Who should rule the ‘Republic of Imagination’?

In the first recorded plea for freedom of expression, the playwright Euripides argued in 460 B.C. that free men deserve to speak freely. It was then, as now, a controversial statement; not everyone agrees that such freedom is in the best interest of the public. Plays about anything? Wouldn’t it be better to showcase stories that support society’s moral codes and political goals? Anything else could be . . . dangerous.

Censorship has shadowed art like a self-righteous bully ever since, ready to cover up or crack down on unsuitable material. The trouble is, of course – who decides what’s suitable?

Typically, each government decides for its own citizens. That’s why you can’t watch Pirates of the Caribbean in China; it’s been banned for an unflattering depiction of Chinese people. Zoolander was barred from Malaysia for showing sweatshops full of impoverished Malaysians. Indonesia didn’t allow the movie Noah to be released in its predominantly Muslim country for “religious reasons.” And The Da Vinci Code was banned on the largely Christian Solomon Islands for its critique of the Catholic Church.

In each of these cases, governments were concerned about exposing a certain stereotype or storyline within their own borders. Late last year, however, a dictatorship in one small country tried to enforce what people halfway across the world could watch.

Satire scare
On November 24, every computer at Sony Pictures Entertainment in Culver City, California seized up; the image of a creepy red skull and long skeletal fingers filled black screens behind the words “Hacked by #GOP.” All Sony phones, computers and email accounts were frozen for days as the terrorist group calling itself GOP – Guardians of Peace – started making demands.

Mid-December, the online hackers threatened Sony with 9/11-style bombings unless the movie premiere of The Interview was cancelled. The satire shows the (successful) attempt of two Americans to assassinate North Korea’s “Great Leader” Kim Jong-un. Fearing liability, Sony Pictures did first cancel the movie’s release but then reversed the decision and released it in select theatres and online. 

Every year, North Korea is near the top of the Most Censored Countries in the world, according to the Committee to Protect Journalists. It has no independent journalists, and every radio and TV is locked to government-specific frequencies. A UN report released last winter revealed the extreme political repression that ordinary North Koreans suffer, including “deliberate starvation, forced labour, executions and torture.” The government also enforces complete veneration of Kim Jong-un, not only within its physical borders but in what activist Azar Nafisi would call the “Republic of Imagination.”   

Inside every story
Salman Rushdie describes that realm as the Story Sea. He wrote Haroun and the Sea of Stories for his son while in hiding, life endangered for authoring The Satanic Verses. Yet Haroun is a lively, comedic fable. The title character is the son of a famous storyteller named Rashid. When Rashid loses his wife and then his voice, Haroun sets off like Gulliver to strange lands in search of the Story Sea that Rashid claims is the source of his gift.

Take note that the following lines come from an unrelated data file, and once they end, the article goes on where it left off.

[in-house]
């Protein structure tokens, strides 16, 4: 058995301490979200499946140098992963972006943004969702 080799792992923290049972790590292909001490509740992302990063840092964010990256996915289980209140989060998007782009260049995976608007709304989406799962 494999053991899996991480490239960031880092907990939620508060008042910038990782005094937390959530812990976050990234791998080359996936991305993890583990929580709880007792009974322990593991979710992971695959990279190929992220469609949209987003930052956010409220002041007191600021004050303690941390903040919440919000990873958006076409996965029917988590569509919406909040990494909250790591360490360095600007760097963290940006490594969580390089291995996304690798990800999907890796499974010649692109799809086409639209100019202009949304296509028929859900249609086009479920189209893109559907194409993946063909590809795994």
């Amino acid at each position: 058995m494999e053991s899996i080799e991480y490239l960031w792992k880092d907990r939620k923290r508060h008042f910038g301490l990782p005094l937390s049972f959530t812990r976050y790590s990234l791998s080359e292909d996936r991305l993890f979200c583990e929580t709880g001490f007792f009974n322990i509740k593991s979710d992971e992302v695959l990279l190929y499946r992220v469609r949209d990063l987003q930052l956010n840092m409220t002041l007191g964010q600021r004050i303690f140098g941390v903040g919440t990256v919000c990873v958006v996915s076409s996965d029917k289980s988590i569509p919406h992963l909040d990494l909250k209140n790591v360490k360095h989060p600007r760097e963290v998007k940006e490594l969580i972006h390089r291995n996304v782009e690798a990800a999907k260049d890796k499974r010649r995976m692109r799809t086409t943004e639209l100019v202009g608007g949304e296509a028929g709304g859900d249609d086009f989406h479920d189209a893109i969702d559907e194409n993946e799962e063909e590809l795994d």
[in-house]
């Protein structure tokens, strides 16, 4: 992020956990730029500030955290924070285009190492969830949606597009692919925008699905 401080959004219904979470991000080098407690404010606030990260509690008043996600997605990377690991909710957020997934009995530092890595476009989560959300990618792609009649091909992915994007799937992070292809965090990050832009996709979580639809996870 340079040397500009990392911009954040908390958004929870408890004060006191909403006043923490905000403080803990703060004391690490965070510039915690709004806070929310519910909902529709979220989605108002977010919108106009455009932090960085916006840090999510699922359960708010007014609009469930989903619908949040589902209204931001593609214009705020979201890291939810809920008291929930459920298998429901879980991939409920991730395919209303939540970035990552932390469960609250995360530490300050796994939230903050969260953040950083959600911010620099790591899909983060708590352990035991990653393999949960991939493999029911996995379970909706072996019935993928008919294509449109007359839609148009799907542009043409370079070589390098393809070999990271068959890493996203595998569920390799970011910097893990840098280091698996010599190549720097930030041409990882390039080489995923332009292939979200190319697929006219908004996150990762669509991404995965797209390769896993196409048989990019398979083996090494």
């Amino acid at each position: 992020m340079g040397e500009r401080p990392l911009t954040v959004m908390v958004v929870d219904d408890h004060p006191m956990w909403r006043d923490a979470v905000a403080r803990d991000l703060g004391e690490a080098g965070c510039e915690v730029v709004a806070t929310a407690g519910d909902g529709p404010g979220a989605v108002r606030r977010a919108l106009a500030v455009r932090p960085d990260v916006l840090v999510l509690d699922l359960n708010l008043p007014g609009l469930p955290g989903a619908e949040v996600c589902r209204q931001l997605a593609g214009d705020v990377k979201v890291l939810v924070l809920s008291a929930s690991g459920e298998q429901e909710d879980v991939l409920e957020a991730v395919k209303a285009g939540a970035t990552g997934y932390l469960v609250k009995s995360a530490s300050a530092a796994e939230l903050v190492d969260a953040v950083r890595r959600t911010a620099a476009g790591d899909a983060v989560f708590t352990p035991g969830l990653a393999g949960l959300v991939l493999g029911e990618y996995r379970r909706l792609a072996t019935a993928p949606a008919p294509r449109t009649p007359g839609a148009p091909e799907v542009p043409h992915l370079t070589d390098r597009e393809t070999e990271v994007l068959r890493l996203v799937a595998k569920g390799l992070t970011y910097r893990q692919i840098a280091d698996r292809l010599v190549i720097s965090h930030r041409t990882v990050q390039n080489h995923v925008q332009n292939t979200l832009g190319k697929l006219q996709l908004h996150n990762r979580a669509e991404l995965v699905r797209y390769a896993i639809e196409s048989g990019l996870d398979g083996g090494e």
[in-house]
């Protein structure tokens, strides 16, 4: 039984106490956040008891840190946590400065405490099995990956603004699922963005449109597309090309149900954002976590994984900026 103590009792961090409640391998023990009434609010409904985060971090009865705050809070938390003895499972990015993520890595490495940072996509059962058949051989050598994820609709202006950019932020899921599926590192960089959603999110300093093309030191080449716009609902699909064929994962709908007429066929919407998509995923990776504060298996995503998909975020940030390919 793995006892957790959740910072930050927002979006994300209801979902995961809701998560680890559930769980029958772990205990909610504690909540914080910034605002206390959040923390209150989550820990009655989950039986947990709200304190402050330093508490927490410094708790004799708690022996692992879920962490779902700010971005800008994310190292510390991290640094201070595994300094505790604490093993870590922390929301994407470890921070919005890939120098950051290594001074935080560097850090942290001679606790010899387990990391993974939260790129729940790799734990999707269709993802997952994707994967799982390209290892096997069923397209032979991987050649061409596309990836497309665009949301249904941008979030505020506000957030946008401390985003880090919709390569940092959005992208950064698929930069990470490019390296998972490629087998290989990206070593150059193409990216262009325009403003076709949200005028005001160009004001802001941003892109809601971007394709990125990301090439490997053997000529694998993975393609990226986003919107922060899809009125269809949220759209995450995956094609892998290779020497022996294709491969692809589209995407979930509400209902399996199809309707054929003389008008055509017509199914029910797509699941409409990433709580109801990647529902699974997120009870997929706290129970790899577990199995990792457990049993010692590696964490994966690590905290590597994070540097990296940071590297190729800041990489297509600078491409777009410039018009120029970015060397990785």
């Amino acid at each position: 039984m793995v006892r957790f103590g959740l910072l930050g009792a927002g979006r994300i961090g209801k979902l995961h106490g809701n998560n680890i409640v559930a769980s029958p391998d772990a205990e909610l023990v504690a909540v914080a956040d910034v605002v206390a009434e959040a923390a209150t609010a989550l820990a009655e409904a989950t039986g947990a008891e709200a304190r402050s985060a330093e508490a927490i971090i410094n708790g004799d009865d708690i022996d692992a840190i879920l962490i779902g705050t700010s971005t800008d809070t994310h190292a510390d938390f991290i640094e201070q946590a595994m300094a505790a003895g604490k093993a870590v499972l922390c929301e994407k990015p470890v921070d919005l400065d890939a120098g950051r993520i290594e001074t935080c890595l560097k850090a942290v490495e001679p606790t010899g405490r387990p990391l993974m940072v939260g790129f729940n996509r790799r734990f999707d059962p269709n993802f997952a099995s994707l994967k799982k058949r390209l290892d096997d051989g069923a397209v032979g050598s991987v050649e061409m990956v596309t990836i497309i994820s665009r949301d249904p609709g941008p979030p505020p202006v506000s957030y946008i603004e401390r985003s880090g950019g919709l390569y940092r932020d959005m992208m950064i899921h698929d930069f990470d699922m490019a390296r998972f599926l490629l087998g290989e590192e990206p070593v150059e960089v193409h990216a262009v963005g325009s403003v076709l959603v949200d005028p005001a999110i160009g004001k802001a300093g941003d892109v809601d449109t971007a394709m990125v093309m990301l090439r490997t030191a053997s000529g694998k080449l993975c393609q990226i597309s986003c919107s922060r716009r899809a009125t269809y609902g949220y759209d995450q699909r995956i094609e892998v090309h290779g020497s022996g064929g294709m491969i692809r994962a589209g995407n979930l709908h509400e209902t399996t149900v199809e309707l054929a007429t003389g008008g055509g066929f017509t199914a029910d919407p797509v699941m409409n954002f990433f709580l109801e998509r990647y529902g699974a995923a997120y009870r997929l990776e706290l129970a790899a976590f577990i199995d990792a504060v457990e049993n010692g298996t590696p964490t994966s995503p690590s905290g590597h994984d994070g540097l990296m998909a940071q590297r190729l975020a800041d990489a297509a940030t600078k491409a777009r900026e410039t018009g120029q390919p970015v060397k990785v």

Haroun and his father discover that the Sea is being poisoned by the Prince of Silence – the tyrant Khattam-Shud, whose name means “completely finished.” His followers do not speak, making their dark and soundless country a fictional North Korea: “a place of shadows, of books that wear padlocks and tongues torn out.”

“But why do you hate stories so much?” Haroun asks when he finally meets the despot. “Stories are fun.”

“The world, however, is not for Fun. . . . The world is for Controlling,” Khattam-Shud says. “Inside every single story, inside every Stream in the Ocean, there lies a world, a story-world, that I cannot Rule at all.”

Kim Jong-un, like Khattam-Shud, strives for ultimate control – not only of airwaves and textbooks but of imagination. According to him, anything else would be . . . dangerous.

But freedom of speech has to include every kind of expression, even stereotypes or storylines that may be insulting. Even, to quote some early reviews, the “childish toilet humour” and “buffoonery” of The Interview.

Speaking up
For too many people around the world, the live drama between Sony and the #GOP is not a news story but painful reality. Malala Yousafzai experienced this type of oppression. Her childhood in Pakistan’s beautiful Swat Valley was marred by the Taliban’s escalating tyranny as fanatical followers of mullah Fazlullah abolished Western CDs, DVDs and radio stations, then books, Bollywood movies, girls’ schools and independent thought. Despite the danger of speaking out against a regime that killed people every day for far less, teenage Malala advocated for the education of girls. (See page 13 for a column on this topic.) In 2012, she was shot in the face and evacuated to England for multiple surgeries.

Today Malala is still a Taliban target, unable to return to Pakistan. She remains committed to making education a basic human right for both sexes. She seems uncowed and remarkably optimistic – already a strong character herself in our global imagination.

“If one man can destroy everything,” she says, “why can’t one girl change it?”

  • Angela became Editor of CC in 2009, having learned English grammar in Moscow, research skills in grad school and everything else on the fly. Her vision is for CC to give body to a Reformed perspective by exploring what it means to follow Jesus today. She hopes that the shared stories of God at work in the world inspire each reader to participate in the ongoing task of renewing his creation. Angela lives in Newcastle, Ontario with her husband, Allan, and three children.

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